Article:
Completely surrounding each slab of silicon with the gate electrode gives good control over the flow of current, but it also introduces parasitic capacitance, because the structure between the slabs—silicon, insulator, metal, insulator, silicon—is basically a pair of capacitors.

Nanorings solve this by altering the shape of the silicon and incompletely filling the space between the slabs with metal. Baking the device in hydrogen causes the rectangular slabs to form into elongated ovals. This pinches the space between them so only the high-k dielectric completely surrounds them. The metal gate can’t quite make it all the way around, so there’s less capacitance. Yet, the gate’s electric field is still potent enough to throttle the flow of current.

“Capacitance scaling is the most challenging issue in cutting edge nodes below 7 nm,” says Chidi Chidambaram, vice president of the process technology team at Qualcomm. “Capacitance reduction from the non-current-contributing portion of structure...therefore is of utmost importance going forward.”  

Despite the clear win in this simulation, the issue of which transistor Qualcomm will want in future chips is far from settled. Song and his collaborators plan to build and test devices and circuits with nanorings. And they also plan to simulate much more complex circuits and systems with nanorings, all the way up to a complete phone.

This final test is, in some ways, the one consumers will care most about. It will figure out how much more battery is leftover in a smartphone after a regular day of use if that smartphone runs on nanorings.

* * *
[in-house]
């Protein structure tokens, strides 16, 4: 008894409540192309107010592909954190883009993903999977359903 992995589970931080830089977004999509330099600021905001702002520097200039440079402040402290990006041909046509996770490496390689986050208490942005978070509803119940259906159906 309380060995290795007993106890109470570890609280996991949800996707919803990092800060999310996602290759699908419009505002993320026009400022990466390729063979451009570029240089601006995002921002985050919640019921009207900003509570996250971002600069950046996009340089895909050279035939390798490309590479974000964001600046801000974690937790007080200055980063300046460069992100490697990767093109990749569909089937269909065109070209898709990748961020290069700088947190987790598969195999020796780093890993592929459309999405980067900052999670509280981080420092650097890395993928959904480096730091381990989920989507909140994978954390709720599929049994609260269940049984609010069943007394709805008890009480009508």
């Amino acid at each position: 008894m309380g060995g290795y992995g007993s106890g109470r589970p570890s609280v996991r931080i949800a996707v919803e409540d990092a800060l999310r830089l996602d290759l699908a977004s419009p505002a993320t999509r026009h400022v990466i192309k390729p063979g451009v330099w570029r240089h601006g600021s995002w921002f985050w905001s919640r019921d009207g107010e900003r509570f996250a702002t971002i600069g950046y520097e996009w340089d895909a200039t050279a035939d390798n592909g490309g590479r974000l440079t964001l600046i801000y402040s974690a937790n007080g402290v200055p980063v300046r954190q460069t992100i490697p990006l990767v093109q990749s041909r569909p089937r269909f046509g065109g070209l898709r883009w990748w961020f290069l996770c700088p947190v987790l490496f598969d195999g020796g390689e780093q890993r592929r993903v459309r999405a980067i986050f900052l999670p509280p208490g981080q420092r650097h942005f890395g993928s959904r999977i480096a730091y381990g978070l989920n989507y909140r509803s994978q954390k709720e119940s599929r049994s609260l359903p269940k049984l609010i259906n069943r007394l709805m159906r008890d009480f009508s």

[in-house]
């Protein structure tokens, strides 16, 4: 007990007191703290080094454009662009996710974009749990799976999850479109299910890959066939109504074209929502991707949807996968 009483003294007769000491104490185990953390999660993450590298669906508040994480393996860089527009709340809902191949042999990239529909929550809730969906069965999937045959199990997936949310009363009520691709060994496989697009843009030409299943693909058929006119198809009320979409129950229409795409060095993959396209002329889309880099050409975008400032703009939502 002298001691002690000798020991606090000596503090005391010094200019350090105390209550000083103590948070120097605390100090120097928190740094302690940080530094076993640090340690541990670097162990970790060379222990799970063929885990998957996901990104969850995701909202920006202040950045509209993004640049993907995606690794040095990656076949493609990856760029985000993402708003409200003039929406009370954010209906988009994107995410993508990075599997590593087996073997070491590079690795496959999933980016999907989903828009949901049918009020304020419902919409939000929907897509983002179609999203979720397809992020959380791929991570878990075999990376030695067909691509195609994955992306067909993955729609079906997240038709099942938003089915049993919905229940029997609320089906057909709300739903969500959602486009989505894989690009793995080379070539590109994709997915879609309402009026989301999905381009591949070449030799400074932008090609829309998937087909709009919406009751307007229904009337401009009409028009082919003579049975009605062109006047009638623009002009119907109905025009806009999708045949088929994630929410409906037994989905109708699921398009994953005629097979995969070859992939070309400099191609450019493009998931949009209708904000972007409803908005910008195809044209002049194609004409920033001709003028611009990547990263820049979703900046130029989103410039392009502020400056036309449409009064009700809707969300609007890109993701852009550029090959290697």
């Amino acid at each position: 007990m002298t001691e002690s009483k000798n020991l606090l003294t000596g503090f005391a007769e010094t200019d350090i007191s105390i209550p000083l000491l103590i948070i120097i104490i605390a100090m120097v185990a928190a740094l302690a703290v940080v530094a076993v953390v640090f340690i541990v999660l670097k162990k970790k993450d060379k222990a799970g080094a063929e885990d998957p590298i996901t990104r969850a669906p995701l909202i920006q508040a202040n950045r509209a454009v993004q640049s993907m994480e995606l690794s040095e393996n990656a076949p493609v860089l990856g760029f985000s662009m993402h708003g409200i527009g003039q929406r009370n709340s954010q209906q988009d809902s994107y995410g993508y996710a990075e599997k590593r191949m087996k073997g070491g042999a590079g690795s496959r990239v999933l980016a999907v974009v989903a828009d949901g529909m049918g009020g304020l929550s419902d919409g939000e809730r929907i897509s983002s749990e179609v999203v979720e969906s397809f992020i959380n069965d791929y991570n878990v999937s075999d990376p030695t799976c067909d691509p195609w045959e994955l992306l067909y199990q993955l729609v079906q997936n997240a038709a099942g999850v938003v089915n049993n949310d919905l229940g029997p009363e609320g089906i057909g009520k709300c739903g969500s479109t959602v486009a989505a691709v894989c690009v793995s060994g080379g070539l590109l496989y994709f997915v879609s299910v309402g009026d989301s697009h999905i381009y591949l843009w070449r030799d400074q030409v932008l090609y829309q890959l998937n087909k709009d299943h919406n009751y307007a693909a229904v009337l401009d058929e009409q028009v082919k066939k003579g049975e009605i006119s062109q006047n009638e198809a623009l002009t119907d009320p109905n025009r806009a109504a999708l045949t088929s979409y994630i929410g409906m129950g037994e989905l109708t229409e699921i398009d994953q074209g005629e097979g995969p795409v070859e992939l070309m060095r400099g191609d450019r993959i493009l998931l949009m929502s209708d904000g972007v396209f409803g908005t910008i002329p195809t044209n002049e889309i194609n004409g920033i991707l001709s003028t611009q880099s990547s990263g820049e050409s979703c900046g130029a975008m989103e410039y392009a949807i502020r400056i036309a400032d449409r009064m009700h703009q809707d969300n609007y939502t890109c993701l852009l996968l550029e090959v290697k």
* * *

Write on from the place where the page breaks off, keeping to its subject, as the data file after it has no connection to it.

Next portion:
Assembla’s new iOS app lets developers manage their repos on the go

 Software development isn’t exactly something that naturally lends itself to mobile. Who, after all, wants to code on a virtual keyboard and a small screen. But you don’t need to be bound to a desktop or laptop to manage your code or to compare the latest revisions of a file while you’re on the go. It’s maybe no surprise then that Assembla, a cloud-based enterprise… Read More

Facebook pushes pre-roll ads on Watch as it stops subsidizing Live

 Everyone’s least favorite ads are coming to Facebook, but pre-rolls will only appear on original Watch tab videos you purposefully view and not in the News Feed. Facebook is embracing pre-rolls after years of shunning them as it tries to make pay outs to video creators sustainable. Facebook’s head of video Fidji Simo tells TechCrunch that it will not renew direct subsidies to Live… Read More

Google adds price tracking and deals to Google Flights, Google Trips and hotel search

 Google today is expanding its booking features for travelers using Google services including Trips, Flights and hotel search, with a focus on helping people find better rates. For example, Google can now tell you when’s the best time to buy an airline ticket or see when room rates are higher, among other things. These price-tracking features are similar to those that some other travel… Read More

Observation of interstellar object ‘Oumuamua shows no evidence of artificial signals

 You may recall that last week, researchers from the Breakthrough Initiatives set out a plan to observe ‘Oumuamua, an object thought to be from an another star system. Based on its shape and density — it’s about 800 meters long and only 80 meters wide, and appears to be more solid than your average asteroid — scientists believed there was a very small chance that it… Read More

CamSoda rolls our WebRTC for truly portable cam activities

 They say the adult industry usually leads the way with new technology and CamSoda [NSFW LINK], a NSFW cam site, is no exception. The site, which connects models in various states of undress with viewers in similar states of undress, is now supporting WebRTC transmission thereby allowing cammers and viewers alike to stream via mobile phone. The mission is simple: CamSoda wants to let… Read More